LandMiddle EastTerrorism

Israel Border Town Residents Panic Over Underground ‘Drilling’

Residents of an Israeli town bordering the West Bank fear tunnels are being dug from across the border due to sounds emanating from underground.

Several residents of Kochav Yair-Tzur Yigal, which lies 800 meters from the West Bank city of Qalqilya, have reported hearing “drilling and excavation noises,” with some even video recording it.

“I felt like there was an earthquake far off like the bed I was lying on was moving and sailing,” The Jerusalem Post quoted resident Baruch Ben Neria as saying. 

“At first, I thought it might be heavy trucks passing on the road,” he added, “but there weren’t any trucks in the middle of the night.”

Investigation Expected 

Local authorities have referred the matter to the Israeli Defense Forces and are expecting an investigation.

“Any strange sound we hear could sound to us like digging tunnels,” the outlet quoted the head of the town’s regional council, Yuval Arad, as saying. 

“On this issue, I believe the army will act, it is investing great efforts into it precisely because of the strategic threat of an infiltration that a fence won’t stop.”

“If they enter from here,” Arad added, “it is into the soft underbelly of Israel. A horror story like what we saw on October 7 would be just the beginning of what we would see here, too.”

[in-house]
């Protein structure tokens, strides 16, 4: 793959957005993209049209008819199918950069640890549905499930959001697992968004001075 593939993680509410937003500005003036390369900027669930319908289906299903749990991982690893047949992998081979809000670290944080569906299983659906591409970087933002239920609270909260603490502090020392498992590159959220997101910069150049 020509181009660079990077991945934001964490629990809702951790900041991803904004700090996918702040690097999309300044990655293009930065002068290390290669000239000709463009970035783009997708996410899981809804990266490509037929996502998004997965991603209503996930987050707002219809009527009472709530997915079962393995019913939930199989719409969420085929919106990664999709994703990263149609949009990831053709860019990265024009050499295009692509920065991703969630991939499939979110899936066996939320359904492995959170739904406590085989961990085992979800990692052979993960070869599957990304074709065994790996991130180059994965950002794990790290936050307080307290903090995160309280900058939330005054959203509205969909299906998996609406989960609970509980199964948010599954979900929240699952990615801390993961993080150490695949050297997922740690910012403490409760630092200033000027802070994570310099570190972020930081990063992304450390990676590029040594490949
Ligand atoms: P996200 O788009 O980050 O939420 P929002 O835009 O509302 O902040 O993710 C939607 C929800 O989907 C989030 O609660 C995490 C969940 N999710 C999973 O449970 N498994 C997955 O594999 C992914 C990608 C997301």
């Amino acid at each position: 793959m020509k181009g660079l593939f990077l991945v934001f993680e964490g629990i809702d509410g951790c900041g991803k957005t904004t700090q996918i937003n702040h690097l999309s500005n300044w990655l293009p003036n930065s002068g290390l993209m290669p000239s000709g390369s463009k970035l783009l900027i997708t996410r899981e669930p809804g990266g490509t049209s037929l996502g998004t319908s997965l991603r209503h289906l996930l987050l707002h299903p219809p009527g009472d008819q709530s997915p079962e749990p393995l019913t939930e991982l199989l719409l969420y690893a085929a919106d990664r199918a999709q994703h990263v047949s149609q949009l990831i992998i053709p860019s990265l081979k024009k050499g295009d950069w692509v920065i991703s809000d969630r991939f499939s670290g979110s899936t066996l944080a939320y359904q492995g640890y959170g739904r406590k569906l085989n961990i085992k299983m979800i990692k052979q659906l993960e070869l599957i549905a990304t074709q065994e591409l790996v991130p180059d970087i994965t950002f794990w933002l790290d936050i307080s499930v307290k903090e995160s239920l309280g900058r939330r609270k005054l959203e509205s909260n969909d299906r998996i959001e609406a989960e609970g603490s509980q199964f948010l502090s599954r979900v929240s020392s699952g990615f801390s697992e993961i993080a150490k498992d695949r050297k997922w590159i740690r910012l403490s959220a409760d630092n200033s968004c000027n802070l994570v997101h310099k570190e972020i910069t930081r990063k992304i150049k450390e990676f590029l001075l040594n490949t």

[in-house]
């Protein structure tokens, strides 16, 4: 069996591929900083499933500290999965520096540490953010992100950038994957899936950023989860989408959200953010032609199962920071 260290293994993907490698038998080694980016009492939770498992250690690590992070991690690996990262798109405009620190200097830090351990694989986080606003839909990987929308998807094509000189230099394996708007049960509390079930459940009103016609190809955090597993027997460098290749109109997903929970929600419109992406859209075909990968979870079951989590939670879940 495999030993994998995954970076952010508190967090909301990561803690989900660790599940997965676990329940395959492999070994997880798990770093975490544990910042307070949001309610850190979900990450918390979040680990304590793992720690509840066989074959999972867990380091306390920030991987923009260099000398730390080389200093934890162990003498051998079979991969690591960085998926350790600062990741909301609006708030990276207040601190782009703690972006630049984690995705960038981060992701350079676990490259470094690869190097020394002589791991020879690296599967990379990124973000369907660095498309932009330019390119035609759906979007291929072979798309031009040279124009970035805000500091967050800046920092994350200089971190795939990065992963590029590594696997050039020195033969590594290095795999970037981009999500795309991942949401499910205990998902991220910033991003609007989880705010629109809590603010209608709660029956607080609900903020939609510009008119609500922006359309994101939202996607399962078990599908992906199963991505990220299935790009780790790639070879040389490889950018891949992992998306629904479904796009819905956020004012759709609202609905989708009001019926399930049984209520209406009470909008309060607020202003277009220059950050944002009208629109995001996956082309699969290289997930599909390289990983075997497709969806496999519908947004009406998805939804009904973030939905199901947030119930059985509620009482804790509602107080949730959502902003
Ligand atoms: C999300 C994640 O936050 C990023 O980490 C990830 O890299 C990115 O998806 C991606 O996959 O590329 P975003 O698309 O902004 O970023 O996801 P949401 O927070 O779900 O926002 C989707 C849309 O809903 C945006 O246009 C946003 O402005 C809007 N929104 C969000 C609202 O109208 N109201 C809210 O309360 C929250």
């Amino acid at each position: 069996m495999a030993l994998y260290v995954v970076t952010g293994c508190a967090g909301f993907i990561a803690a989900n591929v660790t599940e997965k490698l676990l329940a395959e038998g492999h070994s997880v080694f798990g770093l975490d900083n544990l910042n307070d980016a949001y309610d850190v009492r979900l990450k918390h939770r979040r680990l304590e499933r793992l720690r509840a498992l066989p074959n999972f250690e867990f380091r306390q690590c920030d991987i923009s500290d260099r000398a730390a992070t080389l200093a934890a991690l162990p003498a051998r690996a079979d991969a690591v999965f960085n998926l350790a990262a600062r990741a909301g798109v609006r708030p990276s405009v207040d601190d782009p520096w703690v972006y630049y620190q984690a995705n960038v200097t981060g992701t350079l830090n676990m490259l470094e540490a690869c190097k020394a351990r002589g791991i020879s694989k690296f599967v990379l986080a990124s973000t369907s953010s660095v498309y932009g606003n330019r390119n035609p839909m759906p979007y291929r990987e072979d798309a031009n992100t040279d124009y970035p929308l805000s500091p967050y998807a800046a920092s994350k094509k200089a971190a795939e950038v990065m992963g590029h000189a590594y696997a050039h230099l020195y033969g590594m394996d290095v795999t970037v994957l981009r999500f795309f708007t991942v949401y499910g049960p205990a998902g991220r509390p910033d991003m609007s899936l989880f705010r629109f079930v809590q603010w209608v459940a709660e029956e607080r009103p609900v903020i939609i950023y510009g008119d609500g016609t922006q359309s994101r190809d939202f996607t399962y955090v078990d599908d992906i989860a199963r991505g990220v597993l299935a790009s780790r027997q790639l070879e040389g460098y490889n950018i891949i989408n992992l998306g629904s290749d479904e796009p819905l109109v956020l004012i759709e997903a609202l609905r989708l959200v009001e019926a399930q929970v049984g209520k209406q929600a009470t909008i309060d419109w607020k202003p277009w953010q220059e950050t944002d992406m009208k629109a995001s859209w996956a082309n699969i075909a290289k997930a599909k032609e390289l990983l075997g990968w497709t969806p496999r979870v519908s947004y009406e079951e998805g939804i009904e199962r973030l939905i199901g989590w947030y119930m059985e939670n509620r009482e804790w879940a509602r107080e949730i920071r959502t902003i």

Al-Shifa tunnel
A tunnel allegedly created by Hamas outside the Al-Shifa hospital. Photo: Israel Defense Forces via X

Similar Concerns Elsewhere

Similar concerns were shared by the residents of Bat Hefer, a settlement less than 1 kilometer (.62 miles) from the West Bank city of Tulkarm.

Tests by a private company did not yield any evidence of tunnels, but further investigations are expected by a military engineering unit and a soil testing team from the Geophysical Institute, according to The Jerusalem Post.

Hamas Tunnel

Residents’ fear stems from the recent discovery of a 4-kilometer (2.5-mile) tunnel near the Erez border crossing between Gaza and Israel.

One end opens north of Gaza City and another 100 meters (328 feet) south of the border crossing.

It would have taken years to build the tunnel, costing “millions of dollars,” Reuters quoted chief military spokesperson Rear Admiral Daniel Hagari as saying.

It is up to 50 meters (164 feet) deep and up to 3 meters (10 feet) high and wide, enough for vehicles to drive through. 

Hagari, however, didn’t specify whether the tunnel was used in the October 7 attack, which saw the killing of over a thousand Israelis.




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